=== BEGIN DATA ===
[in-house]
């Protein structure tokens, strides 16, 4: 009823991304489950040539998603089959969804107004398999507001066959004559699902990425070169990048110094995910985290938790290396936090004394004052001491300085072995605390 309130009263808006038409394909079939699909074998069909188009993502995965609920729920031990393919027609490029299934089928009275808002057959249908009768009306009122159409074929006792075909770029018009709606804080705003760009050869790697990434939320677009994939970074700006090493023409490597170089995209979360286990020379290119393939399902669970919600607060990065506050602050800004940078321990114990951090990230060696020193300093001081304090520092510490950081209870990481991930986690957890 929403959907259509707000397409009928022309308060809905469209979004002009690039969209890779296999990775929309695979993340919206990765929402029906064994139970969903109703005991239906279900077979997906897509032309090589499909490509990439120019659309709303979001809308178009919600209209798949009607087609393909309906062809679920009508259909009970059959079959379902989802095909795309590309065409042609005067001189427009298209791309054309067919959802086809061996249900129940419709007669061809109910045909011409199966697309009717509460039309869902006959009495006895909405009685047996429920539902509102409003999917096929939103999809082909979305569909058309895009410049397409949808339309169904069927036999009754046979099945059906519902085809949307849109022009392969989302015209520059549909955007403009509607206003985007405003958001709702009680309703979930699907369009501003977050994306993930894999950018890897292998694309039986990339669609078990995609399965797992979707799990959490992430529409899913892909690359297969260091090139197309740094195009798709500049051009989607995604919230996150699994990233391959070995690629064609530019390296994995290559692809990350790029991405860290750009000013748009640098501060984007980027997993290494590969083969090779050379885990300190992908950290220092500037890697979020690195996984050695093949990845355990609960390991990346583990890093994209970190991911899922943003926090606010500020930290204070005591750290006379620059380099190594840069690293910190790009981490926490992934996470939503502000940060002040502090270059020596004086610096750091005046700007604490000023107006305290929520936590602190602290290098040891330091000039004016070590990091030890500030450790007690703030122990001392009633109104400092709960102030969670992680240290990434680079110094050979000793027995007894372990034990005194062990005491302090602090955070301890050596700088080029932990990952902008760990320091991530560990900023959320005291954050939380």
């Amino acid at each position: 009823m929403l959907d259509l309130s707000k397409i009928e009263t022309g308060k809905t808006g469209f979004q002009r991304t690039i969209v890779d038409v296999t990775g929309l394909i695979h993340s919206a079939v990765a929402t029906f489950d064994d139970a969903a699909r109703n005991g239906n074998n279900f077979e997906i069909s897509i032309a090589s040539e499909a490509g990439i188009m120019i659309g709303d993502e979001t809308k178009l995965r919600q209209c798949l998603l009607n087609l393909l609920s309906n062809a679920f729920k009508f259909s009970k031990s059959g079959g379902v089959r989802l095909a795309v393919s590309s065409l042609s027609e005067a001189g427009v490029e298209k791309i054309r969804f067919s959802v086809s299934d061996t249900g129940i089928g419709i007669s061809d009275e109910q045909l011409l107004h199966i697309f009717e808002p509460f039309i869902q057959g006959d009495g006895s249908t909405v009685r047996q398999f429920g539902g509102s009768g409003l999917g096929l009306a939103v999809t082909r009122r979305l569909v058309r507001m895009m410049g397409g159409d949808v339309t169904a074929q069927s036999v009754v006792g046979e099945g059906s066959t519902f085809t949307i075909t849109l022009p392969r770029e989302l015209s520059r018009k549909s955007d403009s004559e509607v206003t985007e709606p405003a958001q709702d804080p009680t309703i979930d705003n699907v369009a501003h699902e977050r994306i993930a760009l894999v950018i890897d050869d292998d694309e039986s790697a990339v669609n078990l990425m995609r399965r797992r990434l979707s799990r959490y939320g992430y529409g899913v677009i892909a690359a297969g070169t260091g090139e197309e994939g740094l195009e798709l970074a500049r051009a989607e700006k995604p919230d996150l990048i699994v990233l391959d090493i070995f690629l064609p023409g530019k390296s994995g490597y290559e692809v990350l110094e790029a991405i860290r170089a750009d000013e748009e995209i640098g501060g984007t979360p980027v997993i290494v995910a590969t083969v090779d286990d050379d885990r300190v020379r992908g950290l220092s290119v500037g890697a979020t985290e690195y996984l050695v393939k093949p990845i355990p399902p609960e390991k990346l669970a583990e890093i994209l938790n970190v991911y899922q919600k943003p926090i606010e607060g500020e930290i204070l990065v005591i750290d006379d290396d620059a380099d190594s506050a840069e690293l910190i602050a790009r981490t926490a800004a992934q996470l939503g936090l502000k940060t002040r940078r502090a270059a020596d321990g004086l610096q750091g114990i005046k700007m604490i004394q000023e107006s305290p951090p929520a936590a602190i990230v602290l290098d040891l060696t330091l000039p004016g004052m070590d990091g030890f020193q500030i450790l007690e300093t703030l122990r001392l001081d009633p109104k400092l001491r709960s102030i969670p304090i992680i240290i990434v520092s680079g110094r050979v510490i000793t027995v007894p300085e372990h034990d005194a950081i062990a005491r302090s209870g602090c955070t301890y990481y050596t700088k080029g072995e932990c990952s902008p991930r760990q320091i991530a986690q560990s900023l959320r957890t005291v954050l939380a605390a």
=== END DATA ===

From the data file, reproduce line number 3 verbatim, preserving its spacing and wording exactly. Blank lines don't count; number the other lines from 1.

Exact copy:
């Amino acid at each position: 009823m929403l959907d259509l309130s707000k397409i009928e009263t022309g308060k809905t808006g469209f979004q002009r991304t690039i969209v890779d038409v296999t990775g929309l394909i695979h993340s919206a079939v990765a929402t029906f489950d064994d139970a969903a699909r109703n005991g239906n074998n279900f077979e997906i069909s897509i032309a090589s040539e499909a490509g990439i188009m120019i659309g709303d993502e979001t809308k178009l995965r919600q209209c798949l998603l009607n087609l393909l609920s309906n062809a679920f729920k009508f259909s009970k031990s059959g079959g379902v089959r989802l095909a795309v393919s590309s065409l042609s027609e005067a001189g427009v490029e298209k791309i054309r969804f067919s959802v086809s299934d061996t249900g129940i089928g419709i007669s061809d009275e109910q045909l011409l107004h199966i697309f009717e808002p509460f039309i869902q057959g006959d009495g006895s249908t909405v009685r047996q398999f429920g539902g509102s009768g409003l999917g096929l009306a939103v999809t082909r009122r979305l569909v058309r507001m895009m410049g397409g159409d949808v339309t169904a074929q069927s036999v009754v006792g046979e099945g059906s066959t519902f085809t949307i075909t849109l022009p392969r770029e989302l015209s520059r018009k549909s955007d403009s004559e509607v206003t985007e709606p405003a958001q709702d804080p009680t309703i979930d705003n699907v369009a501003h699902e977050r994306i993930a760009l894999v950018i890897d050869d292998d694309e039986s790697a990339v669609n078990l990425m995609r399965r797992r990434l979707s799990r959490y939320g992430y529409g899913v677009i892909a690359a297969g070169t260091g090139e197309e994939g740094l195009e798709l970074a500049r051009a989607e700006k995604p919230d996150l990048i699994v990233l391959d090493i070995f690629l064609p023409g530019k390296s994995g490597y290559e692809v990350l110094e790029a991405i860290r170089a750009d000013e748009e995209i640098g501060g984007t979360p980027v997993i290494v995910a590969t083969v090779d286990d050379d885990r300190v020379r992908g950290l220092s290119v500037g890697a979020t985290e690195y996984l050695v393939k093949p990845i355990p399902p609960e390991k990346l669970a583990e890093i994209l938790n970190v991911y899922q919600k943003p926090i606010e607060g500020e930290i204070l990065v005591i750290d006379d290396d620059a380099d190594s506050a840069e690293l910190i602050a790009r981490t926490a800004a992934q996470l939503g936090l502000k940060t002040r940078r502090a270059a020596d321990g004086l610096q750091g114990i005046k700007m604490i004394q000023e107006s305290p951090p929520a936590a602190i990230v602290l290098d040891l060696t330091l000039p004016g004052m070590d990091g030890f020193q500030i450790l007690e300093t703030l122990r001392l001081d009633p109104k400092l001491r709960s102030i969670p304090i992680i240290i990434v520092s680079g110094r050979v510490i000793t027995v007894p300085e372990h034990d005194a950081i062990a005491r302090s209870g602090c955070t301890y990481y050596t700088k080029g072995e932990c990952s902008p991930r760990q320091i991530a986690q560990s900023l959320r957890t005291v954050l939380a605390a």